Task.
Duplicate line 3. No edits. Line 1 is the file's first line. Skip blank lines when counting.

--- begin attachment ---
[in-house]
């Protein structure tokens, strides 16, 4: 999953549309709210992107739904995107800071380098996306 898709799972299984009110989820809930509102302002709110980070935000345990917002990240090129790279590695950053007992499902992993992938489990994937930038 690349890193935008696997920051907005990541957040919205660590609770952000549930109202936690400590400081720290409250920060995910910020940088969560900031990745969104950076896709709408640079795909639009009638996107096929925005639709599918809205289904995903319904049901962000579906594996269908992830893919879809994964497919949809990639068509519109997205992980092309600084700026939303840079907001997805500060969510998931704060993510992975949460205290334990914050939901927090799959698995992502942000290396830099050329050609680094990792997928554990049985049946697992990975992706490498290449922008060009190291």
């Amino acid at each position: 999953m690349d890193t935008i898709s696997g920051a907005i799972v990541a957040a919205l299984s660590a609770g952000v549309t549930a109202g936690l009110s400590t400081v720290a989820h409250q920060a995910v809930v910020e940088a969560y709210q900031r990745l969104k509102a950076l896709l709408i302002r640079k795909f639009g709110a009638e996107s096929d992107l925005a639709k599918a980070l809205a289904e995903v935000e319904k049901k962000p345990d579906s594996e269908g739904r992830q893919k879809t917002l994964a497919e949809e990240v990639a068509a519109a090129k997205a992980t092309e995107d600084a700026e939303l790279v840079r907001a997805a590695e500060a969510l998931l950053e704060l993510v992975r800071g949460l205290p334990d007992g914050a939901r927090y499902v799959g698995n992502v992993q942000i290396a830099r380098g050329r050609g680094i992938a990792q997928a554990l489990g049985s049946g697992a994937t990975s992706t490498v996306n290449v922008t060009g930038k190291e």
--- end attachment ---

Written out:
């Amino acid at each position: 999953m690349d890193t935008i898709s696997g920051a907005i799972v990541a957040a919205l299984s660590a609770g952000v549309t549930a109202g936690l009110s400590t400081v720290a989820h409250q920060a995910v809930v910020e940088a969560y709210q900031r990745l969104k509102a950076l896709l709408i302002r640079k795909f639009g709110a009638e996107s096929d992107l925005a639709k599918a980070l809205a289904e995903v935000e319904k049901k962000p345990d579906s594996e269908g739904r992830q893919k879809t917002l994964a497919e949809e990240v990639a068509a519109a090129k997205a992980t092309e995107d600084a700026e939303l790279v840079r907001a997805a590695e500060a969510l998931l950053e704060l993510v992975r800071g949460l205290p334990d007992g914050a939901r927090y499902v799959g698995n992502v992993q942000i290396a830099r380098g050329r050609g680094i992938a990792q997928a554990l489990g049985s049946g697992a994937t990975s992706t490498v996306n290449v922008t060009g930038k190291e």